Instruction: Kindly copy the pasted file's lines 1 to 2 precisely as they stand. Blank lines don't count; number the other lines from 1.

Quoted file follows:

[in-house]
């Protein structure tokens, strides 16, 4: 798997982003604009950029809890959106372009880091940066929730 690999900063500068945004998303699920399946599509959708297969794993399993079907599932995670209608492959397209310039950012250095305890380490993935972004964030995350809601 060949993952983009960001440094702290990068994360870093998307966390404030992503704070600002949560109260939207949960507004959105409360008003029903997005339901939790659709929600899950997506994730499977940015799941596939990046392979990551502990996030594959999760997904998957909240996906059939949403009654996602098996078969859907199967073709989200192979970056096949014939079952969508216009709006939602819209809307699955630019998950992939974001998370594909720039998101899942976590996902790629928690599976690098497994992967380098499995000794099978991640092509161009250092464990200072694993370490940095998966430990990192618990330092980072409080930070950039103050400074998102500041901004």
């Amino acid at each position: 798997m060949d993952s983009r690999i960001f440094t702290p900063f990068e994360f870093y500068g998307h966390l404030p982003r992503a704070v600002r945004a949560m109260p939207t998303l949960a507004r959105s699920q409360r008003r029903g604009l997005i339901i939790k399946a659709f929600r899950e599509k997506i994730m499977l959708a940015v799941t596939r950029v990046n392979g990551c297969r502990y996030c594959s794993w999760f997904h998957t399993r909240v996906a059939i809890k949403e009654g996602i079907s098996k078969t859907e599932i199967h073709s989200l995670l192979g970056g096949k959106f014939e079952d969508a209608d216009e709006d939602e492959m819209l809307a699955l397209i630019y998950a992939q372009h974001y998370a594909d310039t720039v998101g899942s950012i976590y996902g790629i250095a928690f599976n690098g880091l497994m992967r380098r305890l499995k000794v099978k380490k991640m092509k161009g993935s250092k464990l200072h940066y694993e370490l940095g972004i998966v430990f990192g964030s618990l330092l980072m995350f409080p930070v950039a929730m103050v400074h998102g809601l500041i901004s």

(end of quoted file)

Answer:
[in-house]
């Protein structure tokens, strides 16, 4: 798997982003604009950029809890959106372009880091940066929730 690999900063500068945004998303699920399946599509959708297969794993399993079907599932995670209608492959397209310039950012250095305890380490993935972004964030995350809601 060949993952983009960001440094702290990068994360870093998307966390404030992503704070600002949560109260939207949960507004959105409360008003029903997005339901939790659709929600899950997506994730499977940015799941596939990046392979990551502990996030594959999760997904998957909240996906059939949403009654996602098996078969859907199967073709989200192979970056096949014939079952969508216009709006939602819209809307699955630019998950992939974001998370594909720039998101899942976590996902790629928690599976690098497994992967380098499995000794099978991640092509161009250092464990200072694993370490940095998966430990990192618990330092980072409080930070950039103050400074998102500041901004």